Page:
Household debt climbs to 167% of disposable income

Record high debt burden paired with record low interest payments

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(JGI/Jamie Grill)

(JGI/Jamie Grill)

TORONTO – Canadian household debt hit a record high during the third quarter, as it grew at a faster pace than disposable income, according to the latest figures from Statistics Canada.

The total amount of credit market debt — which includes mortgages, non-mortgage loans and consumer credit — held by Canadian households increased to 162.6 per cent of disposable income during the quarter, from a revised 161.5 per cent in the previous quarter.

That means Canadians owed about $1.63 for every dollar of disposable income in the third quarter.

The previous record of 161.7 per cent was set in the third quarter of 2013.

RBC economist Laura Cooper said the high ratio of debt relative to net worth will reinforce the Bank of Canada’s cautious approach to raising its benchmark interest rate.

“Consumers have amassed record levels of outstanding debt as a protracted period of depressed borrowing rates has sustained buoyant housing market activity,” Cooper said in a note.

The bank’s overnight rate, which generally influences the interest rate charged by lenders for variable rate mortgages and lines of credit, has remained at one per cent for more than four years.

Cooper noted that more timely data from the Bank of Canada suggests the accumulation of mortgage debt has settled into a more steady pace, although non-mortgage loans have picked up some of the slack.

“Notably, the Bank of Canada perceives the risk of an unwinding of household imbalances as still low and against a strengthening economic backdrop is expected to raise the overnight rate in small, incremental hikes beginning in mid-2015,” Cooper said.

“We anticipate that while outstanding credit balances will likely rise further, this will be accompanied by steady income gains, resulting in the debt-to-income ratio stabilizing, albeit at elevated levels in upcoming quarters.”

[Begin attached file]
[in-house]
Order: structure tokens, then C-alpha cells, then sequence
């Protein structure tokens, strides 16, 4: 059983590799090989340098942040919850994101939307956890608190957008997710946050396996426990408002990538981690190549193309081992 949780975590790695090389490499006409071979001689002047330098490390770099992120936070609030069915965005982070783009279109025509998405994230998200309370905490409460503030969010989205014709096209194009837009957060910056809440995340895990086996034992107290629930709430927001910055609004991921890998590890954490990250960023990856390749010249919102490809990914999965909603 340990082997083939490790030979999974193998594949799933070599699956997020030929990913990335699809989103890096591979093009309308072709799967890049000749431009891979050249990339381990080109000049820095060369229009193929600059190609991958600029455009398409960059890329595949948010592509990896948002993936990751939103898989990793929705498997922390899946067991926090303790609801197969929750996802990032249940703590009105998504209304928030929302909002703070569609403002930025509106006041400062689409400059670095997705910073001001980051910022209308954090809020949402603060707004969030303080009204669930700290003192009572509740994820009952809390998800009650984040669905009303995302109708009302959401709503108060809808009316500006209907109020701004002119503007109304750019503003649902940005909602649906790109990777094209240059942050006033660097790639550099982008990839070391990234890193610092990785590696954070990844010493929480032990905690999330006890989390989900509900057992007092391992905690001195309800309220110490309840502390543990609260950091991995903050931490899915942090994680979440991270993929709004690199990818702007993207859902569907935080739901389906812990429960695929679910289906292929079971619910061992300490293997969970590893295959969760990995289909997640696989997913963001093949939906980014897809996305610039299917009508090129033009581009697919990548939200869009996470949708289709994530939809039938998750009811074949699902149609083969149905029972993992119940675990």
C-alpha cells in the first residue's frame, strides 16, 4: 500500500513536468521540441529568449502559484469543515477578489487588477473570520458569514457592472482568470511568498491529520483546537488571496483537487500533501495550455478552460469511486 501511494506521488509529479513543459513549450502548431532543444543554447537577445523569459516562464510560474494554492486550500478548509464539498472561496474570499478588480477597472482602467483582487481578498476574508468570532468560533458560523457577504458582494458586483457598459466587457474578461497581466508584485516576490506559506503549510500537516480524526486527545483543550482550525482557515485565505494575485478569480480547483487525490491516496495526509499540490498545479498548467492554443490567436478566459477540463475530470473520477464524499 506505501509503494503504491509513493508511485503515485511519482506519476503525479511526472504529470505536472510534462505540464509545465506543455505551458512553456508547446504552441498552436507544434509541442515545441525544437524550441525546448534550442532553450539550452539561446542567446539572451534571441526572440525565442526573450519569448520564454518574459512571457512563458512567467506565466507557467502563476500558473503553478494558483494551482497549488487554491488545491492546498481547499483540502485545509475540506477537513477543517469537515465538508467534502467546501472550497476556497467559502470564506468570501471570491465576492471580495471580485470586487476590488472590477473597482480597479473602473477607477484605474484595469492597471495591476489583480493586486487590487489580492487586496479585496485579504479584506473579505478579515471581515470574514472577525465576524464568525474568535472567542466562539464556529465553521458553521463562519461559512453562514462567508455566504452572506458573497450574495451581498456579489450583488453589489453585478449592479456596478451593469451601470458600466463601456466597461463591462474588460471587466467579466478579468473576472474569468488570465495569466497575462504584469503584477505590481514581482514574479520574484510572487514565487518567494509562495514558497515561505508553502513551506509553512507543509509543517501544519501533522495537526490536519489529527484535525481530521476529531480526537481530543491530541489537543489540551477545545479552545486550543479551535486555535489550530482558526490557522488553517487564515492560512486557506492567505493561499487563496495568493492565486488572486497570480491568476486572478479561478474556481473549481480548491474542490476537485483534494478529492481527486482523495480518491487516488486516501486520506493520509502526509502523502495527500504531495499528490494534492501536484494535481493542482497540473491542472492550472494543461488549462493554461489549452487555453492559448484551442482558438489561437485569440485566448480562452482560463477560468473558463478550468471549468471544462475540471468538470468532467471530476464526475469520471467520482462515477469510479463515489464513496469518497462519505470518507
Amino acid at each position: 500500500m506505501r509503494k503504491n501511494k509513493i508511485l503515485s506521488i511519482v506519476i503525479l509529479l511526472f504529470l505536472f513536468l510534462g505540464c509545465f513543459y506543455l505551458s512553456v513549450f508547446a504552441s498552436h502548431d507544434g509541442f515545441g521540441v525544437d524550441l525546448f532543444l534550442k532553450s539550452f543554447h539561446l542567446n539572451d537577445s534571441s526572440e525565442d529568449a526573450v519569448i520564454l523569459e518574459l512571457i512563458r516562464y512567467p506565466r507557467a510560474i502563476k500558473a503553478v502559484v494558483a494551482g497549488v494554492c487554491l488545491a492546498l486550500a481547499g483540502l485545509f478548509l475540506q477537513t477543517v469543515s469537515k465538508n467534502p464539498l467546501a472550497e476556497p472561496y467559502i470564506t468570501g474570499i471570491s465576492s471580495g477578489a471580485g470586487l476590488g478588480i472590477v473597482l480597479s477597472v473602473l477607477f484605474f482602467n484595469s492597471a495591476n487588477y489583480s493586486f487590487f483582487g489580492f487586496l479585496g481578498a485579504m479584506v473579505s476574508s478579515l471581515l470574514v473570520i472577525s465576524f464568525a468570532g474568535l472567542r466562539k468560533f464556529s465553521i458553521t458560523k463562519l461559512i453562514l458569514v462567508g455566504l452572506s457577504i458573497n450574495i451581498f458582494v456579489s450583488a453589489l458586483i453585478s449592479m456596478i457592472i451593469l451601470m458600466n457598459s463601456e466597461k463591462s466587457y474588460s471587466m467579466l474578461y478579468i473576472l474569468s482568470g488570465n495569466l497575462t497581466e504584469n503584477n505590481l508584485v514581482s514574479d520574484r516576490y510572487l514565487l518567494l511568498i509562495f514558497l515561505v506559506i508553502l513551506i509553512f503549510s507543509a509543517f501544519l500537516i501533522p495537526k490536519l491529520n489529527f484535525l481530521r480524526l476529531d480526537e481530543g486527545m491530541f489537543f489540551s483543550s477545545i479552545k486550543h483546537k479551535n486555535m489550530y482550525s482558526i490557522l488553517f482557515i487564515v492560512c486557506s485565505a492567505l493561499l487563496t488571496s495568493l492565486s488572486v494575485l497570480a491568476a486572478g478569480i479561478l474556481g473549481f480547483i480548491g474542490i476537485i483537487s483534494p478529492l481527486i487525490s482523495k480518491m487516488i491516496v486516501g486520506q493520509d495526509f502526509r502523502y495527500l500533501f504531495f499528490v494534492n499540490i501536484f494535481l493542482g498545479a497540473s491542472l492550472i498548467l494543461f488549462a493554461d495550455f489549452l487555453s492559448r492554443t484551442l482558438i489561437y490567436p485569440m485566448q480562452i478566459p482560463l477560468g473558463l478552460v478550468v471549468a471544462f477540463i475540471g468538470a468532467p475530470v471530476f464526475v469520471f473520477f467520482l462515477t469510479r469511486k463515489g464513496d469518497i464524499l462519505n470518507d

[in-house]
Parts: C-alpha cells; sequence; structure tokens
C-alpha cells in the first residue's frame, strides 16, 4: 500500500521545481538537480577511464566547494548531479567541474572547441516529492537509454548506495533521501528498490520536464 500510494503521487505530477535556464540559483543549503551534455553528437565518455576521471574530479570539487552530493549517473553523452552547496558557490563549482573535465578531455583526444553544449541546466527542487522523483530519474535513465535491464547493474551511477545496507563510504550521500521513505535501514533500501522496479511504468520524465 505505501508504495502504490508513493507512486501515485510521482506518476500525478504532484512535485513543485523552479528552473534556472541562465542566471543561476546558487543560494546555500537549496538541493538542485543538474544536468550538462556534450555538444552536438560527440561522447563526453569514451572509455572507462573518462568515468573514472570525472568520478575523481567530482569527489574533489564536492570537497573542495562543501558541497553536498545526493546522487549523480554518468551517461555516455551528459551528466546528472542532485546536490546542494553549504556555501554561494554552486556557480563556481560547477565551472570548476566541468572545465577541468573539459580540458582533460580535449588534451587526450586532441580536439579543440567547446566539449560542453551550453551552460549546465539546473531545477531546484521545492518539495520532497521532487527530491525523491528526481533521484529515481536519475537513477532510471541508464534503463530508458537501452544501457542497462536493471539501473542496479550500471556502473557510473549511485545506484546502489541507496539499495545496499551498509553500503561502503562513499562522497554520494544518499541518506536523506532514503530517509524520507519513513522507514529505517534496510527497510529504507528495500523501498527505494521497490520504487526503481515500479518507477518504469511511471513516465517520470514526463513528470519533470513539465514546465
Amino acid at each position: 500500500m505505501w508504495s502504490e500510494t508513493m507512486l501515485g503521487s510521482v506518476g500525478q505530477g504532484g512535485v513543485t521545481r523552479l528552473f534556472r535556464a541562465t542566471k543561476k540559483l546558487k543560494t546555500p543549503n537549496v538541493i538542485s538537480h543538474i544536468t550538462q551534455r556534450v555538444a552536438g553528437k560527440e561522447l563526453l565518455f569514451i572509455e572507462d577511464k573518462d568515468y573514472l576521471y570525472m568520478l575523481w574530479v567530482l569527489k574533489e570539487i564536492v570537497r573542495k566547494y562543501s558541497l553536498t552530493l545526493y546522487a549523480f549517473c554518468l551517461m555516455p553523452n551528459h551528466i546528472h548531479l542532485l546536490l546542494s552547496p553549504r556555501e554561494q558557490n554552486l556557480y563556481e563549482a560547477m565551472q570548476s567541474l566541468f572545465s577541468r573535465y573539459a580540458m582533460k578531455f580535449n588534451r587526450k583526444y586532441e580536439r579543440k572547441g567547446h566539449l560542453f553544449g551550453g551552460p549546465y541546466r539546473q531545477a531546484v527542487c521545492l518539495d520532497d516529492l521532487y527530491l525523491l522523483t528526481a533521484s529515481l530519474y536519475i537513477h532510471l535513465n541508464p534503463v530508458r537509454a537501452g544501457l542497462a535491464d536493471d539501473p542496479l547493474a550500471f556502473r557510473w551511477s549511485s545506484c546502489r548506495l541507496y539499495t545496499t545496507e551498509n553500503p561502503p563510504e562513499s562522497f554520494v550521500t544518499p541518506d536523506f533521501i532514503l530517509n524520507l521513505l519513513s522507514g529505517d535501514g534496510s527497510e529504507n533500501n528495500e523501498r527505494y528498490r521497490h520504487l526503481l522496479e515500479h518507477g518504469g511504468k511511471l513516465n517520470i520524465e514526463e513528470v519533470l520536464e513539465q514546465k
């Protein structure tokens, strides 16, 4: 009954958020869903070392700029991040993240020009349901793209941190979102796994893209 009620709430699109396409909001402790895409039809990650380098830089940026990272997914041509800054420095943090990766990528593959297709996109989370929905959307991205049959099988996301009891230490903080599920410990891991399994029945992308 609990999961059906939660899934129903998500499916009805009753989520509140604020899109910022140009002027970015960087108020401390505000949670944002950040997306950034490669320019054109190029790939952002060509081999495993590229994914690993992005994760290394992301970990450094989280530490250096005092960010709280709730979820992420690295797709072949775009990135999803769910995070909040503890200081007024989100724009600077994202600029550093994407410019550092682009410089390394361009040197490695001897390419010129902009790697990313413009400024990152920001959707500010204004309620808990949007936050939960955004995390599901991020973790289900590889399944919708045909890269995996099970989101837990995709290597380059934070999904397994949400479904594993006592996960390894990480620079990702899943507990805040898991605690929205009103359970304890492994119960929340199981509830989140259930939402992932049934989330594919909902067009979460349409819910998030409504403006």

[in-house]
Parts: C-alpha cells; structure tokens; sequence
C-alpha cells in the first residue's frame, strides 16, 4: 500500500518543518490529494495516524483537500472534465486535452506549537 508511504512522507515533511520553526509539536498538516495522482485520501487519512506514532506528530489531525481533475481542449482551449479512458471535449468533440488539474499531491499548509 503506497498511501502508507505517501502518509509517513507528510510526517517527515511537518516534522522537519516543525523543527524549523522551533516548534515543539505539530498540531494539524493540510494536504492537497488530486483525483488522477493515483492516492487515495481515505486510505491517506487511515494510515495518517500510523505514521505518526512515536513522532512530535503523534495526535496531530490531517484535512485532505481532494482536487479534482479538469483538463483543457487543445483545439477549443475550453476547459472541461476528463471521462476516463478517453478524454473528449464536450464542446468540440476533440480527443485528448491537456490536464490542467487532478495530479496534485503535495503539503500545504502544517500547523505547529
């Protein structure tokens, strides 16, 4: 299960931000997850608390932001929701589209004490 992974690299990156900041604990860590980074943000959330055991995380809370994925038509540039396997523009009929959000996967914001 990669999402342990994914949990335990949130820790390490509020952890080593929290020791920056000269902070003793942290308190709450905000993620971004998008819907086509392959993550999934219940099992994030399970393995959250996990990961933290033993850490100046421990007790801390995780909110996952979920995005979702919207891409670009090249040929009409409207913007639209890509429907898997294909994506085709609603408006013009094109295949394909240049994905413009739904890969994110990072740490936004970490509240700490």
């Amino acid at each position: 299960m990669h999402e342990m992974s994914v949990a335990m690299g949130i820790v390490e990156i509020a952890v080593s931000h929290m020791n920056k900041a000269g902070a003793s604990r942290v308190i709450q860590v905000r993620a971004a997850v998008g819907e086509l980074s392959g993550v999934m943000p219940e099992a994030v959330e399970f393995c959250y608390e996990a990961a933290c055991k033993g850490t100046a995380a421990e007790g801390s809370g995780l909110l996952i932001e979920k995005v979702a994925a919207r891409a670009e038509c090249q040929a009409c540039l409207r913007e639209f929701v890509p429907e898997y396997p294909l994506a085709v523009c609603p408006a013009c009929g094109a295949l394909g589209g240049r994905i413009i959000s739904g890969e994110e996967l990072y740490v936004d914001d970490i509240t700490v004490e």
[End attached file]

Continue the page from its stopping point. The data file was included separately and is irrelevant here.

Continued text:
During the quarter, households borrowed $27.4 billion, primarily mortgages.

In total, Canadian households had $1,805 billion in credit market debt at the end of the third quarter — an increase of about 1.5 per cent.

The increase was on par with the gain made during the previous quarter.

Meanwhile, the debt service ratio — the amount of interest paid on mortgage and non-mortgage debt as a proportion of disposable income — declined to 6.8 per cent, an “all-time low,” according to Statistics Canada.

Both the mortgage debt service ratio and the consumer credit debt service ratio edged down during the quarter.

Household net worth climbed 1.3 per cent during the quarter, after a 2.2 per cent increase in the previous quarter. Household net work was $232,200 on a per capita basis.

One comment on “Household debt climbs to 167% of disposable income

  1. Oil has sunk to below $57. No doubt each dollar drop means another at least $10,000 – $14,999 decline in home values in the oil producing provinces — including British Columbia.

    Now that the Bank of Canada has warned there could be up to a 30% decline in home prices due in part to steeply falling oil prices and royalties the nation and provinces depend upon, especially the West including oil producing BC and Saskatchewan, the $7 billion budget hole Alberta’s premier now forecasts may be overly optimistic.

    This 30% correction should have happened at least five years ago. Because it was delayed, I suspect a 40% drop can be expected and people with mortgages should drop their home prices by a tenth and sell — before they get stuck in a situation where many will just drop their keys on the table and move into their parents’ homes. Are you ready?

    For those people who work in the oil industry and businesses that rely on a booming oil industry, don’t expect the usual — or any — large Christmas or New Year bonuses. The bosses are in fiscal panic and aren’t going to be giving away money that they think will be needed to survive the coming months, perhaps years.

    That means retailers — including car and truck, major household appliance, and expensive personal computer equipment industries — can also expect a huge decline in sales from now on, meaning less profit and perhaps job layoffs, just as they will occur in the oil service industries.

    Worse yet, with tens of thousands of young people having temporarily abandoned lower paid jobs in their home provinces in order to earn big bucks in Alberta, Saskatchewan and Northern BC, these kids are going to be heading back home broke and disillusioned to their parents’ homes, unable to pay rent or contribute to living costs. Bad times for lots of parents are just around the corner — actually, starting now.
    Happy New Year.

    Reply

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